Can the neighbor do anything about our rooster?

Discussion in 'Local Chicken Laws & Ordinances' started by sarahbckb, Sep 27, 2015.

  1. sarahbckb

    sarahbckb New Egg

    Jun 14, 2014
    I use the term neighbor loosely "guy that lives in the adjacent neighborhood, about 4 houses behind ours" is more accurate. Anyway, my neighborhood is zoned dwelling agricultural. Theirs is zoned residential. He came up to me a a block party today, asking about the new chicken ordinance that just went into effect and asking how many chickens we have. I explained that we are DA and as such, not subject to the ordinance. He went on and on about how he couldn't believe that they left us DA and didn't change to residential when ten new neoghborhood was built.

    Can they change our zone on us if he complains?

    Second question: we have two roosters (by accident and just discovered two weeks ago), one of which we are trying to rehome because he crows all the time. We told him today that we were working on rehoming him. We keep them locked in the coop at night and let them out in the morning.

    are we okay to keep 1 rooster and lock him in the coop from dusk till dawn? We have a 1/2 acre plot in an older neighborhood, but the new neighborhood is on two sides of us. I think right now, bein zoned DA we are fine, but could this guy cause trouble for us?
  2. Jesusfreak101

    Jesusfreak101 Chillin' With My Peeps

    Sep 2, 2015
    My Coop
    I doubt it, he can complain about the noise but he cant do anything if you not under that law.
  3. Sonoran Silkies

    Sonoran Silkies Flock Mistress

    Jan 4, 2009
    Tempe, Arizona
    No. Zoning zones cannot be changed on someone in these kinds of circumstances. Getting a zoning change is usually difficult and costly, and almost always requires that those who own the property in question be in agreement, or if there are multiple owners, that a significant majority are in agreement.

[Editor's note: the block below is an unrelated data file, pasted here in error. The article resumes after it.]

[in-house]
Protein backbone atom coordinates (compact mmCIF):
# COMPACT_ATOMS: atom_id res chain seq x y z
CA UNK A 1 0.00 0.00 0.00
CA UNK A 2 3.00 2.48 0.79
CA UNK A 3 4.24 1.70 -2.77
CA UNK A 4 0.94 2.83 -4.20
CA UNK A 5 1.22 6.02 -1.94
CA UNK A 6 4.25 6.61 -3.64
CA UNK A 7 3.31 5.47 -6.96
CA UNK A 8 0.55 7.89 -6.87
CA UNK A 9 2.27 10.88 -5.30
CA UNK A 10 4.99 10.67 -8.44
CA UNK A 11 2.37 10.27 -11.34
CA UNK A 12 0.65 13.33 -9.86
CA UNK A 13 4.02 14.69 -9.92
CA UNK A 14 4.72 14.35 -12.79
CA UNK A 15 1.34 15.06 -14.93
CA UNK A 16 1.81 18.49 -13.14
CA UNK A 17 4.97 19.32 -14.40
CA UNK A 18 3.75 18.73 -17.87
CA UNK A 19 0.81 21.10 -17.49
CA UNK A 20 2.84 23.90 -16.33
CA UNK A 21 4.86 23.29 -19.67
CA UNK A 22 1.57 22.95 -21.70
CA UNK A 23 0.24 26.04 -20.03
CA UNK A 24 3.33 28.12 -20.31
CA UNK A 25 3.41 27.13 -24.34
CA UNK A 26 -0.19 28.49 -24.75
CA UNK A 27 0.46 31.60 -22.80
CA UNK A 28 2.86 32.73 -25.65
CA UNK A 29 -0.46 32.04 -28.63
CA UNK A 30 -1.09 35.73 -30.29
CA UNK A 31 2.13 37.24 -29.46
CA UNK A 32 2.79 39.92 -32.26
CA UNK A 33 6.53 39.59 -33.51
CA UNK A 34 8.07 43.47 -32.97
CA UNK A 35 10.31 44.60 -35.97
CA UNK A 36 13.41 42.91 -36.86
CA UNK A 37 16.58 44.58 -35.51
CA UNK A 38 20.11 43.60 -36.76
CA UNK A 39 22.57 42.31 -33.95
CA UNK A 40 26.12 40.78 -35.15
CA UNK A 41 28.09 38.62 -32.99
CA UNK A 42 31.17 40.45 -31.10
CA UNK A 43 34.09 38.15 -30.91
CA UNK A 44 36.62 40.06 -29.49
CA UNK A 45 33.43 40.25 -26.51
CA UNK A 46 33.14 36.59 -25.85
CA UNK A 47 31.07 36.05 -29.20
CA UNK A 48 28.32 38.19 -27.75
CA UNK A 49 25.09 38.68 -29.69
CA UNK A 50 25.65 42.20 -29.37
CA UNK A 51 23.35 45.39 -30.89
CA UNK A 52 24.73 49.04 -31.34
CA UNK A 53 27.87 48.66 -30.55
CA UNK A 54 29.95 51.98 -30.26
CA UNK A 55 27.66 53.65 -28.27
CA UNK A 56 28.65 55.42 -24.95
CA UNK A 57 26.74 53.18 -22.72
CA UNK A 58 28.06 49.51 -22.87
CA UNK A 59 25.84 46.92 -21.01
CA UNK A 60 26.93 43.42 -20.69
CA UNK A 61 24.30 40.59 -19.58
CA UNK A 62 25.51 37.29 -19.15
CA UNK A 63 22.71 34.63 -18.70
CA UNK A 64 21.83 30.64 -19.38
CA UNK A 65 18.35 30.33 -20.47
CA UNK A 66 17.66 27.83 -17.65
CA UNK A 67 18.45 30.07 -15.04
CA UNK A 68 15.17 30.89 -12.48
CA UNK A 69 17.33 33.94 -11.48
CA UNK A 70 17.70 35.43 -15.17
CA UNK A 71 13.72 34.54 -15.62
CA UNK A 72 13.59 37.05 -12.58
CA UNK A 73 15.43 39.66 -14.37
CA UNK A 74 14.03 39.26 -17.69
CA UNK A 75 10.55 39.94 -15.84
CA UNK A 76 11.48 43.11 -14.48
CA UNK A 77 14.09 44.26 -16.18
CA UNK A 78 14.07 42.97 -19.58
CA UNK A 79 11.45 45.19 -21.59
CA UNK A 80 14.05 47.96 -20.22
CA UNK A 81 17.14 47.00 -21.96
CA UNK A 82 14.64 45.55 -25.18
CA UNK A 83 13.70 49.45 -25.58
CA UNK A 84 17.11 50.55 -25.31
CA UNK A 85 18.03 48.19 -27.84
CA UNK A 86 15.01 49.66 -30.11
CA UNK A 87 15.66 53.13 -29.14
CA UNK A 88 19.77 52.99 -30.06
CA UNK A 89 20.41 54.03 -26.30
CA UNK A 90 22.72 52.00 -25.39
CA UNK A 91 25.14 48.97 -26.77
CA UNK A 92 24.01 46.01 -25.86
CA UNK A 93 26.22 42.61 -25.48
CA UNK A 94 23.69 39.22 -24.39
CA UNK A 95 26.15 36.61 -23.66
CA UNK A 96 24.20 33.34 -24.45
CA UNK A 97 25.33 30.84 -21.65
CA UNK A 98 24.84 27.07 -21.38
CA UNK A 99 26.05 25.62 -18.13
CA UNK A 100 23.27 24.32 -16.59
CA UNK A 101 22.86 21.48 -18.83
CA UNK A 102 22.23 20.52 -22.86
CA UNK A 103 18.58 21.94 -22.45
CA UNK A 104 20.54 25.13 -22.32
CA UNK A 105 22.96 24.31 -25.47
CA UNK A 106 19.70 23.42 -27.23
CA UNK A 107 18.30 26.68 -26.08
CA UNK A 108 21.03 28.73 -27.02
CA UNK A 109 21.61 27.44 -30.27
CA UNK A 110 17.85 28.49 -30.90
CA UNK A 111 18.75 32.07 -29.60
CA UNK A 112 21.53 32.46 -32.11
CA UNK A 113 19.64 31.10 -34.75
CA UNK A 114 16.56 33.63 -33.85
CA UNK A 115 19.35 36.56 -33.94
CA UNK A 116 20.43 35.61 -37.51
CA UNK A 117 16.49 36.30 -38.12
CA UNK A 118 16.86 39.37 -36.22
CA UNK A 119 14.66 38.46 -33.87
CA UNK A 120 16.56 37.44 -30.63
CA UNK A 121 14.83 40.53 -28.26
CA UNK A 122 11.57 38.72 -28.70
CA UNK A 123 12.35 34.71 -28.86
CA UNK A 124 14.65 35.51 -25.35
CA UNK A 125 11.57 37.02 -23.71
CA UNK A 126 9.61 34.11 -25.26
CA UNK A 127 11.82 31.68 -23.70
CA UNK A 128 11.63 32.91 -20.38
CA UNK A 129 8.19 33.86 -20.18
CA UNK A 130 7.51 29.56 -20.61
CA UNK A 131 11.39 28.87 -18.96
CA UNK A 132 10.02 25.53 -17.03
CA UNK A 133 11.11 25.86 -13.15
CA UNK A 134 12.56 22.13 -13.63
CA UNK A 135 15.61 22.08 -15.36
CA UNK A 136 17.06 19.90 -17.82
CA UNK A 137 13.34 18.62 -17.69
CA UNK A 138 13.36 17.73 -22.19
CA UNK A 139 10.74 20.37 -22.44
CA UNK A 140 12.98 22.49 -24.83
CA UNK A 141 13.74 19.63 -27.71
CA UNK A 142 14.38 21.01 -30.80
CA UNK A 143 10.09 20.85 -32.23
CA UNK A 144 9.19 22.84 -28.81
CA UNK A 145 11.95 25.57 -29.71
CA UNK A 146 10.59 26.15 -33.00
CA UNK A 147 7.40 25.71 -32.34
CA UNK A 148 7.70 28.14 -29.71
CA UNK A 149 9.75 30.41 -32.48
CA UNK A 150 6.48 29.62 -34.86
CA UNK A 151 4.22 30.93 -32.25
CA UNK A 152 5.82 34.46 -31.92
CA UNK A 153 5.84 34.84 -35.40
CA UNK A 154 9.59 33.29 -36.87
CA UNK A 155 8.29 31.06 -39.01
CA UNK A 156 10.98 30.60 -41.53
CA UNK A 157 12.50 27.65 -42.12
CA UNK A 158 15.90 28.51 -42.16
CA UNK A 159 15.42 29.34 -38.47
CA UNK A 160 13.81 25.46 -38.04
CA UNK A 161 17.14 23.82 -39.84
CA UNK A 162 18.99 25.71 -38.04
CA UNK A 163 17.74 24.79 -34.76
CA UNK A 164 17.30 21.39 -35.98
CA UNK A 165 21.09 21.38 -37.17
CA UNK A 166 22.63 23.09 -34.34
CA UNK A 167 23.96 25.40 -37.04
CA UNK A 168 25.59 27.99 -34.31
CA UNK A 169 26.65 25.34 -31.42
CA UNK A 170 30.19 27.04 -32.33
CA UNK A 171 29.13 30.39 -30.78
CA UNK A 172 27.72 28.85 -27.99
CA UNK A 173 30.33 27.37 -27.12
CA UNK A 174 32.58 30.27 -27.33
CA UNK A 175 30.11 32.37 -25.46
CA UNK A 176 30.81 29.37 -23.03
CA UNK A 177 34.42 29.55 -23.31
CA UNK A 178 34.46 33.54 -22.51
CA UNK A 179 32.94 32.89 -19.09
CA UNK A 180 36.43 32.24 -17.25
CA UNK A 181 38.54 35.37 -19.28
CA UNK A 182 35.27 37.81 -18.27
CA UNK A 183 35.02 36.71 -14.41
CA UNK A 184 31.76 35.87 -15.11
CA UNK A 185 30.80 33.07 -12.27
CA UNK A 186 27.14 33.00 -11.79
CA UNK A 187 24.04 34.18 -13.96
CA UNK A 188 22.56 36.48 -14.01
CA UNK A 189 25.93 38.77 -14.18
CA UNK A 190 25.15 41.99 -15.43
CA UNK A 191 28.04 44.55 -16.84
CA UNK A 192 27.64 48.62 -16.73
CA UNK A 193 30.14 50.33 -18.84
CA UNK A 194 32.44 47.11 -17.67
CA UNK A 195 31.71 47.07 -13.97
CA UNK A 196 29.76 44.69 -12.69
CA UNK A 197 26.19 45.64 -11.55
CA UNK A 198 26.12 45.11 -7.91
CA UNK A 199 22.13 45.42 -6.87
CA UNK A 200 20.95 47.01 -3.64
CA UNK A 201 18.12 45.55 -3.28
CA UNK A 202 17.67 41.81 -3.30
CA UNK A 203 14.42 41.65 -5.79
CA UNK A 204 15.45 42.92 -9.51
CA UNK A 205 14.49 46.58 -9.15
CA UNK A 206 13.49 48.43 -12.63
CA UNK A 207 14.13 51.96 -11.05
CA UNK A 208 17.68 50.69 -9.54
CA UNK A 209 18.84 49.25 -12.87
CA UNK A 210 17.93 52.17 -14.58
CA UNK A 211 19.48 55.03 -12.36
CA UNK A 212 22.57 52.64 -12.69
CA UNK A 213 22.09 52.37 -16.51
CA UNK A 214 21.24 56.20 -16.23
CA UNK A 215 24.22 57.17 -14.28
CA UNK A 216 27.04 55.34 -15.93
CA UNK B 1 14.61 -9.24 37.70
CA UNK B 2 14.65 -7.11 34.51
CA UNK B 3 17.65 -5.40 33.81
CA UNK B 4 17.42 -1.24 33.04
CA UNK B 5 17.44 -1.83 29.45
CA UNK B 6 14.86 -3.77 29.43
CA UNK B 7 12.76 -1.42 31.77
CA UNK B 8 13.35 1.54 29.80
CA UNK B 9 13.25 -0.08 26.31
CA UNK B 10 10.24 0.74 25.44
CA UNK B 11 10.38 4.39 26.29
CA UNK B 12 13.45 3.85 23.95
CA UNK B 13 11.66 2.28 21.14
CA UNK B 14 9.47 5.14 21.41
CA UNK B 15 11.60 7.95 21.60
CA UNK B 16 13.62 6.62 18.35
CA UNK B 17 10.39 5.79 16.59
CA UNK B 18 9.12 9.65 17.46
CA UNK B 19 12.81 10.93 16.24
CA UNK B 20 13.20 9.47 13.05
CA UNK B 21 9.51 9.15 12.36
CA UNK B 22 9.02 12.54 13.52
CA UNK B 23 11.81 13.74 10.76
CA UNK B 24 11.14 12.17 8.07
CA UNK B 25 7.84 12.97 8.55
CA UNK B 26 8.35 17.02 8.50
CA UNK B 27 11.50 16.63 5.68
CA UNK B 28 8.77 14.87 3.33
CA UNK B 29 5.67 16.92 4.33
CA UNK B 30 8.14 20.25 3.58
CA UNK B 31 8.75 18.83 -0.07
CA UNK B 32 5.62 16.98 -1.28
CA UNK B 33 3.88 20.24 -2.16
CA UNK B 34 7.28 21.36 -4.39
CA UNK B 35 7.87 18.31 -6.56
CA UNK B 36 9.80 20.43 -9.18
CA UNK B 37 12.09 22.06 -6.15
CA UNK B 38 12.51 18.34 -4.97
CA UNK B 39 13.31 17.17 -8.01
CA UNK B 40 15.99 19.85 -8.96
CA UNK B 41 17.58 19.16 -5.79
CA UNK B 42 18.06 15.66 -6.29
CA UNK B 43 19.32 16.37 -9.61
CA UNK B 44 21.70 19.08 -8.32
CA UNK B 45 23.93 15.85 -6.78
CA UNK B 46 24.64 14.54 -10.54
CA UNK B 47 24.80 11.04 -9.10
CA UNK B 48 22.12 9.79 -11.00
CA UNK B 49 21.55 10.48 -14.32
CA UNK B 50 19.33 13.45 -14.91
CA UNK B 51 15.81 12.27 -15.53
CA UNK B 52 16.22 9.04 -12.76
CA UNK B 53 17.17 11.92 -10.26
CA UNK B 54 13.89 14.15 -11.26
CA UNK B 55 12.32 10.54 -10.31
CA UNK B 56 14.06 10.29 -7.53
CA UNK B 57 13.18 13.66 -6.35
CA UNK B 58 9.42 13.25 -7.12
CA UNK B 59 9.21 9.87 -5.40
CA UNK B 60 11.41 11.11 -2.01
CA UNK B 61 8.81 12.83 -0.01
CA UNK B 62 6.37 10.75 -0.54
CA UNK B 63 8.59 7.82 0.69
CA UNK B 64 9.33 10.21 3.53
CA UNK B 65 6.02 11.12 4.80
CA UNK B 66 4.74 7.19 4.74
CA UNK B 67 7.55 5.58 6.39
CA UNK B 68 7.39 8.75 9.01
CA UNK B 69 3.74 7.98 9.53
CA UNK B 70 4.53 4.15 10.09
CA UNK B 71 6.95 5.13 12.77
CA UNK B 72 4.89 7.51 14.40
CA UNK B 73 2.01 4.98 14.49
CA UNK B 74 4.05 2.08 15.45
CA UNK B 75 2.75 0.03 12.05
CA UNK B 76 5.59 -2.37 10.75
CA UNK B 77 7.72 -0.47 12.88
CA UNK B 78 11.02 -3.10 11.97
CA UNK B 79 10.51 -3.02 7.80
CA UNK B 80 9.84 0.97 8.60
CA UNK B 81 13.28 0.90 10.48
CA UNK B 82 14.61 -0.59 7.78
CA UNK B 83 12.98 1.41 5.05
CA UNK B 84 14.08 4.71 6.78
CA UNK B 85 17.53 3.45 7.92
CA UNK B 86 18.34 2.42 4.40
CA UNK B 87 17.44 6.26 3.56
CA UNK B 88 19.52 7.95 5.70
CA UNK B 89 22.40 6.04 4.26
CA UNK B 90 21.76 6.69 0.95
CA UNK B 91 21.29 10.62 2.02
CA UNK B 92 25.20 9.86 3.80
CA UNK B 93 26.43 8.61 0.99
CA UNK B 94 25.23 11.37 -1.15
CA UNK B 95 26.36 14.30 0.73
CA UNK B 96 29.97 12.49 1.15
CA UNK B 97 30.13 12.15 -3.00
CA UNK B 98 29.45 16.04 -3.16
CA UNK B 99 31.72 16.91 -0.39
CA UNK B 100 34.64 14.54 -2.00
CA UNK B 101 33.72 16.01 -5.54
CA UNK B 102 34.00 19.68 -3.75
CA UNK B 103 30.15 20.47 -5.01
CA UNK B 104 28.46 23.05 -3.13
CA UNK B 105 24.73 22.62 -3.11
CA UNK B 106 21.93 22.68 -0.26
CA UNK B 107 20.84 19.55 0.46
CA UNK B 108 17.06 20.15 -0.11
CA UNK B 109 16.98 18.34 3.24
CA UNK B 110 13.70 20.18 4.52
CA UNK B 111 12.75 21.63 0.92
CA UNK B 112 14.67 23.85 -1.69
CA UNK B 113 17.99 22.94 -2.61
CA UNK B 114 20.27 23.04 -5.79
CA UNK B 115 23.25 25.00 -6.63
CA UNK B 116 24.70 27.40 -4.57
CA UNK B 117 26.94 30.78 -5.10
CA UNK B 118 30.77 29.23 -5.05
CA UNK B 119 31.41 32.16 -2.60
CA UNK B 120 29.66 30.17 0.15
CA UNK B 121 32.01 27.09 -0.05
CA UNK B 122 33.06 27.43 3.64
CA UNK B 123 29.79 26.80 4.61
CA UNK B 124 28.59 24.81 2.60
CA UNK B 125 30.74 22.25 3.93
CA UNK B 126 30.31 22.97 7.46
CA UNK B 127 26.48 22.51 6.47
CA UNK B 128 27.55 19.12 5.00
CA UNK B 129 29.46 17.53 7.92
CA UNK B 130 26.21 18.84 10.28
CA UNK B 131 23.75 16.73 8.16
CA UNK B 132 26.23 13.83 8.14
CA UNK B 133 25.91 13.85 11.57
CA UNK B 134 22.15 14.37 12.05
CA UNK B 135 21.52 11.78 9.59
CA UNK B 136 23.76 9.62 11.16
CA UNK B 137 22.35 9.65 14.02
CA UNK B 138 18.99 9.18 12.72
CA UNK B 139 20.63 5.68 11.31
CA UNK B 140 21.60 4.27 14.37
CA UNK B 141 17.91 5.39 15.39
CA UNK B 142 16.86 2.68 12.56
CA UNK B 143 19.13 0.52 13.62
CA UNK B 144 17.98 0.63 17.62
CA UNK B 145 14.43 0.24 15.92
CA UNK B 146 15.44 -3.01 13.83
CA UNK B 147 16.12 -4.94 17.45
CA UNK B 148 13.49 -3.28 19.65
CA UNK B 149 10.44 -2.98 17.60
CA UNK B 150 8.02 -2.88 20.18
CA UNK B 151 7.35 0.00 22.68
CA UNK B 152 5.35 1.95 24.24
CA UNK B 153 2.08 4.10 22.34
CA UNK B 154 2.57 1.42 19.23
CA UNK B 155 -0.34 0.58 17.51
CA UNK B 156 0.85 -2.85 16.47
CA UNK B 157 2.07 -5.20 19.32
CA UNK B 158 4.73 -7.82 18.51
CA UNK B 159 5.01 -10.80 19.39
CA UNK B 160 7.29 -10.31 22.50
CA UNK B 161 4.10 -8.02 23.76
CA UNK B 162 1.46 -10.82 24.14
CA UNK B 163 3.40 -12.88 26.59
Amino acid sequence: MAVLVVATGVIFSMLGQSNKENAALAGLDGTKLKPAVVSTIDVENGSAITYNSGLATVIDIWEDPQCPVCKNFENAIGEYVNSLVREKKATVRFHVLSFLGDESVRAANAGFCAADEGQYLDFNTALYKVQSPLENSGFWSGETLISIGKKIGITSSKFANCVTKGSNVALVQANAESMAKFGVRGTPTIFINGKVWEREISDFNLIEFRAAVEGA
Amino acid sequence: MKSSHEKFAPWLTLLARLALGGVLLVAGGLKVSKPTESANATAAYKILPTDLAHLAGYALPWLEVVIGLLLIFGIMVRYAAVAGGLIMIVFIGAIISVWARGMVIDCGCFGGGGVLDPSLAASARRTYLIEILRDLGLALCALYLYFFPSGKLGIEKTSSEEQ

Now it may be possible with a lot of work for him to get some changes made to the allowed uses, but you and all others in that zone would have a definite opportunity to be heard on it.

    What you need is a copy of the current zoning code as pertains to your zone, including all allowed uses (and if enumerated, any disallowed uses) as well as the applicable Rules of Construction (usually at the very beginning, although sometimes at the very end) of the whole code. Typically they state that any use that is not listed is not allowed, but this typical statement is not absolutely universal.

    Personally, I would not discuss with your disapproving neighbor what you do or do not intend to do with your birds. He may take that as a verbal contract, even if you do not intend it that way. So long as you are within your allowed uses, merely tell him that your birds are legal.
  4. rootes

    rootes Out Of The Brooder

    Sep 23, 2014
    Amherst Township, Ohio
    The less said to the neighbor, the better.
    There are always people out there that think they have the right to tell others what to do.

    We call them NIMBY's
    Not In My Back Yard, NIMBY.

    The last guy that came on my property and told me what to do with my honeybees and chickens was told he could do what he wanted with my property after he bought it. (I won't share what else he was told. [​IMG])

    Get a copy of your zoning code, read it, and understand it. Your best defense is accurate knowledge and information.

    You can't fix stupid.
    You can, however, beat stupid by being smart and having the correct information.

    Don't lock your rooster away. That's not fair to the animal, or to you either.
    Do what you are legally allowed to do, what you want to do, and try to be respectful of others whenever possible.
    Sounds like you already are that type of person.

    Just don't let anybody push you around. It's your property. You worked hard for it and you pay for it.
    If someone else wants to tell you what to do, get the purchase agreement out and tell them where to sign.

    Take care,

    1 person likes this.

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